Welcome to my review of what is potentially the most famous Greek restaurant in all of London town.
It’s been a while since I’ve wanted to dine here. Not because it’s become a place for celeb spotting (Kate Moss & Jude Law are regulars apparently) but because it’s a family run restaurant that has been going for 35 years. I wanted to come here to see how they were serving up the classic dishes you find in a Greek or Cypriot tavern. I wanted to see if these guys were keeping true to the reputation they have built of serving up Greek classics, the ones I grew up, and serving them up well.
The romantic glow that lights the pavement from within and the turmoil you hear everytime the front door of Lemonia restaurant opens is almost an unorthadox disturbance to the sleepyness of Regent’s Park Road, but for sure a welcome one. Entering Lemonia (The Lemon Tree) soon makes you forget you’re in London. The restaurant took me back to Cyprus, to one of the most famous fish restaurants called Zefiros on the marina in Larnaca. A trip to Cyprus is not complete without at least one visit to devour the fresh fish mezedes from Mr.Zefiro, and the manic rush of the waitors as they pounce across the restaurant floor was what I was seeing in Lemonia, but in a more composed manner (I mean we were in Primrose Hill).
Things got off to a good start. I was the first to arrive from our little party of ex Hispanic & Portuguese grads, all of us a bit lost in the world but all good pals. The woman behind the front desk was warm, to be fair she reminded me of a great aunt. Welcoming guests in the typical Mediterranean fashion, I was tucking into some juicy olives, carrots and radish while I waited. A few minutes later I was shown to my table in the back room. We (very sensibly) booked our table at 8pm since the restaurant was packed from the time I arrived to the time we left over 3 hours later.
The buzz is only heightened in the back room. Everywhere you look there are tables & chairs, set up in different arrangements and on different tiers. The foliage is hard to miss: there are plants all over the shop. The artwork showing off Greece’s stunning landscapes and islands along with one wall covered in portraits that is quite possibly the family-tree of the restaurant’s owners is what you expect from a restaurant as old and ‘classic’ as this one. I liked it and it got me excited for the food to be had.
The thicker version of a Cyprus style pitta bread served as a starter was warm and (despite not made in house – which is understandable as it’s pretty challenging) was still very authentic. Served alongside a soft and creamy hummus and taramousalata (fish-roe dip) that was white and well balanced (its natural colour and not the horrific artificial pink added to so many…why!?).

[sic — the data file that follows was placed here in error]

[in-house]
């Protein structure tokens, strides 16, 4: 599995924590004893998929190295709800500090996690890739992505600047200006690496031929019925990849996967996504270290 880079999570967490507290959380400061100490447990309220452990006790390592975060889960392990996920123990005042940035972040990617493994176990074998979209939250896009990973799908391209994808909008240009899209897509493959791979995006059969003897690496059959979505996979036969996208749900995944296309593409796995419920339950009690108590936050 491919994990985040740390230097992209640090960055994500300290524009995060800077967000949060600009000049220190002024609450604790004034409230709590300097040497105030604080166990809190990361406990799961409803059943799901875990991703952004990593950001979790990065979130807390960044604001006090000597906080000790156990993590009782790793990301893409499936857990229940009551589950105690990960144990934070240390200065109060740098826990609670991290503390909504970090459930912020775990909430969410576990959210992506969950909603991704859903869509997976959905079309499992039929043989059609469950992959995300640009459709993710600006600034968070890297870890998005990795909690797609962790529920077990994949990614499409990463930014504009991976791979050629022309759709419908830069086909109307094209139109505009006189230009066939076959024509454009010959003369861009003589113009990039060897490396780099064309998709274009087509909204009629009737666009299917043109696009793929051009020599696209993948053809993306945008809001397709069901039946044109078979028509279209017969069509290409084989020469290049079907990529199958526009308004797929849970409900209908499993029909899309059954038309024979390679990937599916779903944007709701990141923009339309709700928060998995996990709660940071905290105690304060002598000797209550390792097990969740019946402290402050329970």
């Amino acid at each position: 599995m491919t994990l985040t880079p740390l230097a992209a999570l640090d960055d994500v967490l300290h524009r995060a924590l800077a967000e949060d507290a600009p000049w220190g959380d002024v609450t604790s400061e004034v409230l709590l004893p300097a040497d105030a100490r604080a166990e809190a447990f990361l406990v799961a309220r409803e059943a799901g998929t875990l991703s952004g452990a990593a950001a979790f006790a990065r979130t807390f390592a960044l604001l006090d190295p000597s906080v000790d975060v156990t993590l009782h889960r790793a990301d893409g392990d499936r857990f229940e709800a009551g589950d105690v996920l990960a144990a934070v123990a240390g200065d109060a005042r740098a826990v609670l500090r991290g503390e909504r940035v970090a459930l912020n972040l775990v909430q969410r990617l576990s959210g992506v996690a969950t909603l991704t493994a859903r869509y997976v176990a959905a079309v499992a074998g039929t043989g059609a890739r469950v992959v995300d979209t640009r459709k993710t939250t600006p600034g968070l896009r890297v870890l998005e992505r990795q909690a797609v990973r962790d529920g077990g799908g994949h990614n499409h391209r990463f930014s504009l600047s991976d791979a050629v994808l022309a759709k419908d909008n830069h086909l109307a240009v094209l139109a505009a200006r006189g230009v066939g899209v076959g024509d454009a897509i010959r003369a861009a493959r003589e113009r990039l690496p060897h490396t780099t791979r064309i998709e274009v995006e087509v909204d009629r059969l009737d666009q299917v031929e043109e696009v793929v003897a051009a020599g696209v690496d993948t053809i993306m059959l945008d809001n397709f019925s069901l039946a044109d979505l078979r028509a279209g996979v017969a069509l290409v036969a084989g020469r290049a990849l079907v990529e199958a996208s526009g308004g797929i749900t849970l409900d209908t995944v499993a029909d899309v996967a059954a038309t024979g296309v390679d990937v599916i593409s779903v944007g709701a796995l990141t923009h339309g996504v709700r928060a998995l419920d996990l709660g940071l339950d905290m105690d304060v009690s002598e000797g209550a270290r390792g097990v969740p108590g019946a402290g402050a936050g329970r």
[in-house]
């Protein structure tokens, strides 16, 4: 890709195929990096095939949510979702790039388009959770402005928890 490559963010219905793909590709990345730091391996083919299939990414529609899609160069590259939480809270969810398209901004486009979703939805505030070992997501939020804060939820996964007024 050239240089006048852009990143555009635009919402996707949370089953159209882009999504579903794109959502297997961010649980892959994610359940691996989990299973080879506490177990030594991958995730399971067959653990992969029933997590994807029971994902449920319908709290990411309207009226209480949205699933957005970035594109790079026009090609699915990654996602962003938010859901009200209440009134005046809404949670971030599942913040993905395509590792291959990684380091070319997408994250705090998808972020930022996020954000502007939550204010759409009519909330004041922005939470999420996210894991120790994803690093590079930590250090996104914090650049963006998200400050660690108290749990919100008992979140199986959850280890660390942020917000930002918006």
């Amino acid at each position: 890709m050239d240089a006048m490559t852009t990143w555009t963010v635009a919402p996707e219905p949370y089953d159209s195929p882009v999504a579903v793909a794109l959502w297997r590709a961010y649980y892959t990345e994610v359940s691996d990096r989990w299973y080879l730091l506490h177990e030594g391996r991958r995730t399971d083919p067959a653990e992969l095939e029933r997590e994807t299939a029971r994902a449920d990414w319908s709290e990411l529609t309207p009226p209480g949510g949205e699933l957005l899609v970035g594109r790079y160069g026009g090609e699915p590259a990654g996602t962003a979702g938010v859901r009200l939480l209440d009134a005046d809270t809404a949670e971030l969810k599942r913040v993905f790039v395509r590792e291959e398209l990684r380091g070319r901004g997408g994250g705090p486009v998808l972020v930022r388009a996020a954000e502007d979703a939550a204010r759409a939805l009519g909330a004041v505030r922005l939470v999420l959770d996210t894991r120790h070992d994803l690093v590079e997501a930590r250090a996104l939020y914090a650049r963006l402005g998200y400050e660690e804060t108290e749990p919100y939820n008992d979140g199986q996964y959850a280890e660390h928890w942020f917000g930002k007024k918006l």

It was nice to see that the menu wasn’t exhaustive but still offered the familiar dishes you should know and hopefully have tried if you have visited Greece or Cyprus (although I'm still confused why Shashlik was on the menu). I was here for comfort food and so opted for the Stifado (onion stew cooked in wine and served with rabbit like it was always served in the villages). I ordered this with a side of bulgur wheat pilaf ‘pourgouri,’ which I have my own recipe for. The majority of the rabbit was tender, which as a lean meat, deserved recognition. However the thick, sweet stew that oozes from the meat cooking down with the shallots that I have always associated with Stifado was lacking. This was a shame because for me it’s that rich sauce that really makes this dish. Despite this the meat and its juices were well seasoned and had nice flavour with a subtle hint of cinnamon. The bulgur wheat was a nice accompaniment but I would have preferred it to have more tomato purée (a personal taste).
My friend Dav ordered the Kleftiko, which I must admit, was beautifully cooked. If I return that is definitely what I’d be ordering.
Service (& wine)
The average age of the waitors is, well, elder. The service was very good and quite charming. From what I could see all the waitors were originally Greek or Greek Cypriot and despite the clear bustle going on around us, we were well attended to. Our waitor was amusing and while willing to answer questions took the ‘get on with it you look hungry so have this one’ approach.
Our waitor recommended us the Domaine Porto Carras, an organic red Carbernet Sauvignon hailing from the Halkidiki region in Northern Greece. This red was rich and warming with notes of spiced fruits and it went down well with the rabbit stew.
Lemonia is a very pleasant restaurant for a sit down meal. A hub of activity, it seems to cater to large parties, families with children in need of amusement (provided by the waitors) and couples, all at the same time. The food, if not extraordinary, was satisfying and I can see why people choose to return.